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Ballistic Imaging Michael M. Meyer works for Google, Inc., and is based in Seattle, Washington. Previously, he was co-founder and chief scientist at Intelligent Results, Inc., a Seattle-based software company specializing in collecting raw data from interviews and developing software to analyze large databases for the purpose of predicting behavior with regard to debt collection and the financing industry. He has held mathematics and engineering analyst positions at the Boeing Company and at Amazon.com. He has also served as senior research scientist in the department of statistics at Carnegie Mellon University, where he was director of special projects in computing services and director of the applications software group in computing services. From 1991–1992, on a part-time basis, he was study director for the NRC Panel to Review Evaluation Studies of Bilingual Education. He is a fellow of the American Statistical Association, in part for his role in the development and maintenance of the Statlib archive of statistical software and data resources. He received a B.A. (with honors) in mathematics from the University of Western Australia and a Ph.D. in statistics from the University of Minnesota. Vijay Nair is Donald A. Darling professor of statistics and professor of industrial and operations engineering at the University of Michigan, and is currently chair of the department of statistics. He is a world-renowned expert in experimental design and system development, particularly in industrial applications. He has done extensive consulting work with the automotive and telecommunications industries, which has required the development, testing, and analysis of large databases for quality control. For example, he developed a structured design and data analysis strategy for robust design experiments with dynamic characteristics. Such experiments are being increasingly used to design systems that are robust to uncontrollable variation over a range of signal factors. Previously, he was a research scientist at Bell Laboratories in New Jersey for 15 years. He is a fellow of the American Association for the Advancement of Science, American Statistical Association, and the Institute of Mathematical Statistics, an elected member of the International Statistical Institute, and a senior member of the American Society for Quality. He served as editor of Technometrics and as joint editor of International Statistical Review. He is currently a member of the Committee on National Statistics and has served on NRC panels on statistics and testing in defense acquisition. Dr. Nair received his bachelor’s degree in economics from the University of Malaya, Malaysia, and his Ph.D. in statistics from the University of California, Berkeley. Angelo Ninivaggi is vice president, general counsel, and secretary of Plexus Corp., based in Neenah, Wisconsin. He is an expert on manufacturing enterprise practices in the United States and has both broad and specific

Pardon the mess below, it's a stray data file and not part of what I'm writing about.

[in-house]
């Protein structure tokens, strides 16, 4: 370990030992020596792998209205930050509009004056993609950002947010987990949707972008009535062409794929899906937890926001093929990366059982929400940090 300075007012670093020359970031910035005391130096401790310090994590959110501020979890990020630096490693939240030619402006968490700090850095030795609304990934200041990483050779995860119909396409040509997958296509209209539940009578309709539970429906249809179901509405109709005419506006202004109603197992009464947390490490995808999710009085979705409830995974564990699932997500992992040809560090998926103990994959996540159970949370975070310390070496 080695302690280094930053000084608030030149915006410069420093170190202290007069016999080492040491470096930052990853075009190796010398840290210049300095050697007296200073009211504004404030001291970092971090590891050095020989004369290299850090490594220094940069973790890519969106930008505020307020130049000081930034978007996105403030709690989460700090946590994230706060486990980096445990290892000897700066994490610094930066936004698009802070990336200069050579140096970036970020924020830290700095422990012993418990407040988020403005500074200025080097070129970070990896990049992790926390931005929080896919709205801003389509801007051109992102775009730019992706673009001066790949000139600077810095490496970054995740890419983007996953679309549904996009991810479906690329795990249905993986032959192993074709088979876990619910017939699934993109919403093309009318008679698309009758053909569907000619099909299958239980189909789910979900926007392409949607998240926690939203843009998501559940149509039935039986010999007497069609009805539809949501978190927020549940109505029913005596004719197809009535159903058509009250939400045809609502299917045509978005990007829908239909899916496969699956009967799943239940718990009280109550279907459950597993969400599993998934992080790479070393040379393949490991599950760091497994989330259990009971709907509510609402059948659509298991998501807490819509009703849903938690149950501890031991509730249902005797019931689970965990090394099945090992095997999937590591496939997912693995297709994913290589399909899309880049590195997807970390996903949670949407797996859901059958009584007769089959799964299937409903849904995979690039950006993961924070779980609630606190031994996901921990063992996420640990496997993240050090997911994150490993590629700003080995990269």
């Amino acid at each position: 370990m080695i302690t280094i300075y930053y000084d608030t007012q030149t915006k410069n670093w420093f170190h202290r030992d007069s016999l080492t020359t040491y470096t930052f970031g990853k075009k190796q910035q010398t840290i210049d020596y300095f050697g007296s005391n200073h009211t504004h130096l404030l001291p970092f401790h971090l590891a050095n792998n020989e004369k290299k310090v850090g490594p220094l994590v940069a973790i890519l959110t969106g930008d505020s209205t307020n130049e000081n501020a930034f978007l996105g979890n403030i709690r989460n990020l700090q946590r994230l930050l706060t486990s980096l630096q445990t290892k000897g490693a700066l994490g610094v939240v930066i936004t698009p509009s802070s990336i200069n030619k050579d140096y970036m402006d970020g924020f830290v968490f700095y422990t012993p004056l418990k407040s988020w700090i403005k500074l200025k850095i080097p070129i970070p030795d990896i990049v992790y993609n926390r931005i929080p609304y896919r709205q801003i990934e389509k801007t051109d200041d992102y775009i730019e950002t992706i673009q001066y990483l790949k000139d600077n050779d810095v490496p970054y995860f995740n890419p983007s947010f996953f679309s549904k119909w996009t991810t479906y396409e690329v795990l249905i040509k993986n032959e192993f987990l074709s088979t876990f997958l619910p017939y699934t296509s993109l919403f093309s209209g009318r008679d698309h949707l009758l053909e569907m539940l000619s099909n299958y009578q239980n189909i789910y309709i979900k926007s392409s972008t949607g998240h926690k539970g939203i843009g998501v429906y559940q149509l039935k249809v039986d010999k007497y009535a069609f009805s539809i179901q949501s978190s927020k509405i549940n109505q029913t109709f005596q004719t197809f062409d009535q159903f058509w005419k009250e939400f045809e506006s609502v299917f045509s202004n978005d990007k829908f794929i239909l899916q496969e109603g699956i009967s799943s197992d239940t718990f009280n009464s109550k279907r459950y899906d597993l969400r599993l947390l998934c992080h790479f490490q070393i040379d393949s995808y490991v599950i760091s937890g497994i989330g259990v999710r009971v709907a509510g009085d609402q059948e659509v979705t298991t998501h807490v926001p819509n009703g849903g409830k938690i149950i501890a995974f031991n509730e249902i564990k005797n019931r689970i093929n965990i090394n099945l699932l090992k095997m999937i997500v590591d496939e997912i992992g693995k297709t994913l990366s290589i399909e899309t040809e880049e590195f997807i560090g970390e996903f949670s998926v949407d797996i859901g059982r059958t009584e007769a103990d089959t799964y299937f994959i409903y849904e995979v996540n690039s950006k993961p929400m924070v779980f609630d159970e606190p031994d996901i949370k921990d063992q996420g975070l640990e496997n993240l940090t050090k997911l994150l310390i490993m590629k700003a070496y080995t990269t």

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Ballistic Imaging familiarity with business and management practices, including the legal issues surrounding product liability, audit responsibility, and supply chain management. He was executive vice president, general counsel, and corporate secretary for MCMS, another contract manufacturing firm, until MCMS was acquired by Plexus Corp. From March 1996 until joining MCMS in February 1998, he served as corporate counsel with Micron Electronics, Inc. Prior to his employment with Micron Electronics, Inc., he worked as an associate with the law firm of Weil, Gotshal & Manges in New York. Mr. Ninivaggi holds a B.A. in economics from Columbia University, an M.B.A. in finance from Fordham University, and a J.D. from Fordham University. Carol V. Petrie is director of the Committee on Law and Justice at the National Academies. She also served as the director of planning and management at the National Institute of Justice, U.S. Department of Justice, responsible for policy and administration. In 1994, she served as the acting director of the National Institute of Justice. She has conducted research on violence and public policy, and managed numerous research projects on the development of criminal behavior, domestic violence, child abuse and neglect, and improving the operations of the criminal justice system. David W. Pisenti is a law enforcement consultant with an extensive background in firearms, SWAT tactics, and armor protection. From 1973–1994, he served as the supervisory special agent, Firearms Training Unit at the FBI Academy at Quantico, Virginia. He was president of Progressive Technologies of America, Inc. (1994–1996) and executive vice president of Point Blank Body Armor, Inc. (1996–2000). He has developed and implemented presentations and demonstrations on critical issues involving firearms training, technological advances in law enforcement equipment, and tactical techniques at a wide range of law enforcement and criminal justice professional conferences. Throughout his career, he has advised federal agencies and Congress on matters related to firearms and protective body armor, serving as chairman of the National Institute of Justice National Armor Advisory Board, as an advisor to the Congressional Office of Technology Assessment on body armor legislation, and as chairman of the Weapons and Protective Systems Committee, Technology Assessment Program Advisory Council, which advises the National Institute of Justice on the development of standards for police equipment. Daryl Pregibon works for Google, Inc., and is based in New York City. He joined Google after serving as division manager of the statistics research department at AT&T Laboratories. His research interests include real-time monitoring of large networks, analysis of very large datasets, and tree-